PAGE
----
I have also hated Mother’s Day  because all I ever wanted for Mother’s Day was a day off. I didn’t want one more bouquet of flowers or another family dinner. It wasn’t that I didn’t like them. It was that I wanted a day or if I was thinking big, a weekend off, to myself-all by myself. I never had solitude when my kids were little. That’s what I longed for more than anything. And I didn’t know how to get it.

Now that my kids are grown, Mother’s Day is really complicated.  There’s three or four generations and kids with spouses to balance schedules and emotional needs. This is something that is common to all families; how can it be so hard?  Why can’t we just gather together and celebrate life and love and motherhood and the mystery that life continues in spite of our mistakes, bumbling,  ignorance, immaturity, and shortcomings?

As I reflect on it, I now see that I have received much from my mother and all of my foremothers. In spite of their unmistakable faults, they have passed on many wonderful things, too. My mother’s mother, together with her husband, both of them CASIGYs (Creative, Acutely Aware, Super-Sensitive, Intense, Gifted You-s) founded a clinic that’s now a hospital in Juliaca, Peru, near the shores of Lake Titicaca. She was a risk-taker who took her six month old daughter from southern California to Lima, Peru and then the high Andes. She paid a huge price in her own health, and also in the loss of an infant son who was born and died while she lived there. She and my grandfather both had major health problems while living there, and so returned after just one term of service, leaving the work they had started for others to carry on. She had a love of risk-taking, a passion for service, for pioneering new ways of helping and serving others that I now carry within me and live out.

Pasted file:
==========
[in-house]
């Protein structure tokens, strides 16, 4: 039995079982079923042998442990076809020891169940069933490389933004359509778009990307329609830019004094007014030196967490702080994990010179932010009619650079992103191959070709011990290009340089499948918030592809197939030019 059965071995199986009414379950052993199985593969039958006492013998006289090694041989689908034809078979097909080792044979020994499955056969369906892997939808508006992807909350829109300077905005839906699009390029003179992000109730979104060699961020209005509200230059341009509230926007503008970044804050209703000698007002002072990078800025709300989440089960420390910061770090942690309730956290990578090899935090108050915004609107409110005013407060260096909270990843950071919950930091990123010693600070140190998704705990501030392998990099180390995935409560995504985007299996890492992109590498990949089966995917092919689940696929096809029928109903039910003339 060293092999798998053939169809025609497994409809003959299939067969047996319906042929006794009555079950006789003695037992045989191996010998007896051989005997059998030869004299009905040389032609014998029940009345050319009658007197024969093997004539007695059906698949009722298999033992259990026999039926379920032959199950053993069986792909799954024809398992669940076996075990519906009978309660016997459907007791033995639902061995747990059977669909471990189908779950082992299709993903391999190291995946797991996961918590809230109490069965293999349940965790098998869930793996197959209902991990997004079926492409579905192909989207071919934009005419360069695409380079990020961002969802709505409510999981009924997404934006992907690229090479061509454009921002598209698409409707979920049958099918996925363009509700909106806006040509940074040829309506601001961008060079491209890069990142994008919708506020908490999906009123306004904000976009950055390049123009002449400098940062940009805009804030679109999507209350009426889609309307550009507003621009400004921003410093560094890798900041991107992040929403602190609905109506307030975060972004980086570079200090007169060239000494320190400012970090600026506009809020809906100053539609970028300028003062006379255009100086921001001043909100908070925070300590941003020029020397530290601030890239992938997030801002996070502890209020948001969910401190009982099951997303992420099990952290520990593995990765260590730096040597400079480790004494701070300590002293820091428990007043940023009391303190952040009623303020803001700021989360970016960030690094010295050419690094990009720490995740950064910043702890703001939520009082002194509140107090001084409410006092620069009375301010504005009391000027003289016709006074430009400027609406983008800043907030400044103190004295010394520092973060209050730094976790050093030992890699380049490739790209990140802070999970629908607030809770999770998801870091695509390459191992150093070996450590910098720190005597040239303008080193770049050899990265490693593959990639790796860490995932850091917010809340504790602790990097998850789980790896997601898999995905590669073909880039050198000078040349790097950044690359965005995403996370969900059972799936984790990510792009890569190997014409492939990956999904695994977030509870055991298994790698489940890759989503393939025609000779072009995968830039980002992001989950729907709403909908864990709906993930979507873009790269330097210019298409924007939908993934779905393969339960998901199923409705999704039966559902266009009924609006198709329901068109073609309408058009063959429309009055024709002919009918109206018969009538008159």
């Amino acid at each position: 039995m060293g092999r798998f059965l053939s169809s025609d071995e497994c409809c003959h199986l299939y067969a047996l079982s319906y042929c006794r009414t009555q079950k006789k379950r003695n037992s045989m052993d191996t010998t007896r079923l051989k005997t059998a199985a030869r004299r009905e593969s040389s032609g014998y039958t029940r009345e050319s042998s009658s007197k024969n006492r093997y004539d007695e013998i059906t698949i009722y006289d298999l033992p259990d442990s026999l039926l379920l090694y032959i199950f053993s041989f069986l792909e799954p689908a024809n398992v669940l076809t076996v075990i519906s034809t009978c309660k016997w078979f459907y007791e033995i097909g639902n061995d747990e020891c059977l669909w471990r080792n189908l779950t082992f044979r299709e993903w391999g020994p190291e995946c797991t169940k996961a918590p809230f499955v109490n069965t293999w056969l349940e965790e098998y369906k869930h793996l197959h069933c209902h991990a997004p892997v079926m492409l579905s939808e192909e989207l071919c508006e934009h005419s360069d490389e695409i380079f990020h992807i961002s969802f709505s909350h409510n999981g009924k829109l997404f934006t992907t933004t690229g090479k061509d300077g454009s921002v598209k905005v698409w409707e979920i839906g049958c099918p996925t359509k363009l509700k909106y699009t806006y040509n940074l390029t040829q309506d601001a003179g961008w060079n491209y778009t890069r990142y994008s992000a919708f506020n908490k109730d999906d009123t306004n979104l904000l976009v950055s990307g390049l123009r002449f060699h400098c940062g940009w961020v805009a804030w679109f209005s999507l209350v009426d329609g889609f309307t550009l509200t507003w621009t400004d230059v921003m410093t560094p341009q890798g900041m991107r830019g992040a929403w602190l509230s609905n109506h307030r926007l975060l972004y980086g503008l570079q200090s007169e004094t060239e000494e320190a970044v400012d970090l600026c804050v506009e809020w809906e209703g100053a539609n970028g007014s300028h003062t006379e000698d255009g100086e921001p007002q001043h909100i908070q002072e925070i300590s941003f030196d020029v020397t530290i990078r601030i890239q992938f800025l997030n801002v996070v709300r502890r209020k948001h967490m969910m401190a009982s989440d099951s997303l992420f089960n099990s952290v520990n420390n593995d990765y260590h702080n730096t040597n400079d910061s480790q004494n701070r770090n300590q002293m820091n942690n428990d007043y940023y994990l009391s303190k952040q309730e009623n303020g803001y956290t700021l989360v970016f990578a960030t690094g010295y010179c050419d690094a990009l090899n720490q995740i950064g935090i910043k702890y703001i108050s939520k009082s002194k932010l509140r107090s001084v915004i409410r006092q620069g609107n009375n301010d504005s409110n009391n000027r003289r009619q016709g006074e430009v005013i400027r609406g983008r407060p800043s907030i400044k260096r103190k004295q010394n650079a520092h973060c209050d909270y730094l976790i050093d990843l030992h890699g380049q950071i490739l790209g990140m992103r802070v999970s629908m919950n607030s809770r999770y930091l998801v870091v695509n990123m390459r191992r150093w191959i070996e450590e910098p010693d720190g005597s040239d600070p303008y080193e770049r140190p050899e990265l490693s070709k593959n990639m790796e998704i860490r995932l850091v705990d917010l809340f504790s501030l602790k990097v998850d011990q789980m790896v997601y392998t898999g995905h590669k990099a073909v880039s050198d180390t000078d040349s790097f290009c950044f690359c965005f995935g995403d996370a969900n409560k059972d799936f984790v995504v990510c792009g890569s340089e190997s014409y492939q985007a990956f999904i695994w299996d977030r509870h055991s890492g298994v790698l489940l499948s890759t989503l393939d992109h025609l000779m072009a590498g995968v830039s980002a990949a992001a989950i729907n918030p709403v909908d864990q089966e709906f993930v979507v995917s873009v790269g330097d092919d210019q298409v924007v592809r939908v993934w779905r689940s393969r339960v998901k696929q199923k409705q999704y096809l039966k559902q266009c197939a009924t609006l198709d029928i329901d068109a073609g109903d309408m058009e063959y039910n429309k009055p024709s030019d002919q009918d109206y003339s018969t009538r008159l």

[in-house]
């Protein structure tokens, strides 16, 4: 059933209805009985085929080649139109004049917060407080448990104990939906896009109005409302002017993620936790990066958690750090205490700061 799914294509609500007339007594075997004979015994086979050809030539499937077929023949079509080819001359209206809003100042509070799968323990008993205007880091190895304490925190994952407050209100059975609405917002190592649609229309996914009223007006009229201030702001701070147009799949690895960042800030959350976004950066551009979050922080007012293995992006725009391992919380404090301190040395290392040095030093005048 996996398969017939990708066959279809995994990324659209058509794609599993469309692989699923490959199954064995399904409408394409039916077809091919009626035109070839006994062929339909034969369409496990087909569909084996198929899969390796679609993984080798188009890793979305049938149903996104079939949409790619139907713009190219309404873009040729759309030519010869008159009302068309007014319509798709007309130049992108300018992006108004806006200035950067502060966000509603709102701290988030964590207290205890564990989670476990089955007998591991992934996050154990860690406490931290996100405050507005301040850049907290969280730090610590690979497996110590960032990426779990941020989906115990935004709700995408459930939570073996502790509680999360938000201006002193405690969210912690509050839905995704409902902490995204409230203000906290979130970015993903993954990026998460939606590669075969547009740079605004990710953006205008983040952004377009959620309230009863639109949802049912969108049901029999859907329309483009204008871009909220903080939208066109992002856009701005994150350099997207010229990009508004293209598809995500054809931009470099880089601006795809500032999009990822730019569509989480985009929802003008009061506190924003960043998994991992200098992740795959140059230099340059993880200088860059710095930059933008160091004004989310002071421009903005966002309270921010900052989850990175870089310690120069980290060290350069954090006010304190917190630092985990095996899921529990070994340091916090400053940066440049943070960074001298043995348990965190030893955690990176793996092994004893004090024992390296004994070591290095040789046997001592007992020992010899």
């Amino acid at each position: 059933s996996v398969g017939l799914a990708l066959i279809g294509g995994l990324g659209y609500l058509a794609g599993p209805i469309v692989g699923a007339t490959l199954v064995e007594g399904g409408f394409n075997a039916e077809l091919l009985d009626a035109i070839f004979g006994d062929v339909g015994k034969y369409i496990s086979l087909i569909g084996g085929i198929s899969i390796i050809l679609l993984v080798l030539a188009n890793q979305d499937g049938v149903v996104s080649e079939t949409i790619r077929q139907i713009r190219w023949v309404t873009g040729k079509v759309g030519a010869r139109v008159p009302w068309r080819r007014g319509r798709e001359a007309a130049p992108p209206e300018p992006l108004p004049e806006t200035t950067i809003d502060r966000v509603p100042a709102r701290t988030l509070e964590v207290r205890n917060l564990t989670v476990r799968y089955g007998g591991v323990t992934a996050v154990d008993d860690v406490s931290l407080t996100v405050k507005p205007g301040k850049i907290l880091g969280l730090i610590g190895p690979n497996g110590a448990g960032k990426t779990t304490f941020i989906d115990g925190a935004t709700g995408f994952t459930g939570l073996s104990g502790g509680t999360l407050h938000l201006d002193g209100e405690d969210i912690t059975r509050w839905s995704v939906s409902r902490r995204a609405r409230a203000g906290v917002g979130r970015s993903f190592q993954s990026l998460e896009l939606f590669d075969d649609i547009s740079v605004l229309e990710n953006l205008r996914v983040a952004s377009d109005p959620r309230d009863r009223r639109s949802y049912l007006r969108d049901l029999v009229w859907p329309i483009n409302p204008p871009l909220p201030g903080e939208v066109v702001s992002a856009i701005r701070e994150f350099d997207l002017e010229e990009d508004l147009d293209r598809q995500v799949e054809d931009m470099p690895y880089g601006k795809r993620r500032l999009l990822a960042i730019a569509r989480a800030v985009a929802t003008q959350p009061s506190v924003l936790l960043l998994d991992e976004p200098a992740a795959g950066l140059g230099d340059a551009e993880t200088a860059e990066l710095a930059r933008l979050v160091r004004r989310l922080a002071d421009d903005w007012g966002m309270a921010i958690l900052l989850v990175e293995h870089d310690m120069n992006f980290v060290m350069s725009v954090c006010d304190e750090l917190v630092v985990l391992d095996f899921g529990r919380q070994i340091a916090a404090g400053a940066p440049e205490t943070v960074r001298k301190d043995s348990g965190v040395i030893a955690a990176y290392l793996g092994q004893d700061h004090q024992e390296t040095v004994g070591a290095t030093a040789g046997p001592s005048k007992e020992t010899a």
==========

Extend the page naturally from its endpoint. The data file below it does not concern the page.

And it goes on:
My other grandmother? She, too, was a CASIGY (Creative, Acutely Aware, Super-Sensitive, Intense, Gifted You). She had wanted to attend college, but became pregnant before she had a chance to go. She soon became pregnant again and again; she bore ten children, and took another one in to raise as her own.  What did she do when her goals were thwarted?  She kept her great love of learning, and passed it on.  It still burns bright in her grandchildren, great- and great-great-grandchildren. Most of her children and grandchildren attended college; many of them have advanced degrees. Her children have been all over the globe as teachers and missionaries. She didn’t live through them, but she taught them and encouraged them. I also remember her letters that came regularly when I was a child. They would describe the flowers growing in her garden, the birds and what they were doing, and what was happening with the other family members. Her love of nature and of gardening was picked up by my father, and passed on to me.

I have trudged along, carrying all this baggage, bumping into it every Mother’s Day.  I’ve not wanted to acknowledge it. I was embarrassed and ashamed to have it, and even more so to acknowledge it and talk about it. I also hadn’t known what to do with it. Now that I’ve dug around manure pile with shovelin it, I’ve discovered that there’s more than meets the eye. It’s another experience of shoveling manure enough, and giving it enough time to transform into fertilizer.  In looking past the surface of the imperfections of my foremothers and myself as a mother, I’ve found great blessings, and deep roots of love, creativity, intelligence, and sensitivity.

I find that my foremothers lived lives of service and blessed others even though their lives didn’t proceed as they had originally planned. They had the ability to see great possibilities, but they were able to let go of achieving their great and grand ambitions, and be content with what they could actually do in this life. Not that they accomplished nothing, but they relinquished their perfectionistic tendencies enough to do what they could, even if that was less than they desired to do. They dug deep enough to tap into Life itself and pass it on. That’s something to remember, celebrate and emulate.  With this understanding, I no longer need to hate it; from now on, I can say, I Love Mother’s Day. 

Here again, I’ve found that when we are willing to open our minds and hearts, we can follow the flow of our thoughts and feelings until they reach a resolution.  It is only when we dig deep enough to debride and cleanse our inner wounds that we find the buried treasure essential to heal our lives, feed our souls, and fund our dreams.

Featured Quote

The next best thing to winning is losing. at least you’ve been in the race.

— Nellie Hershey Tullis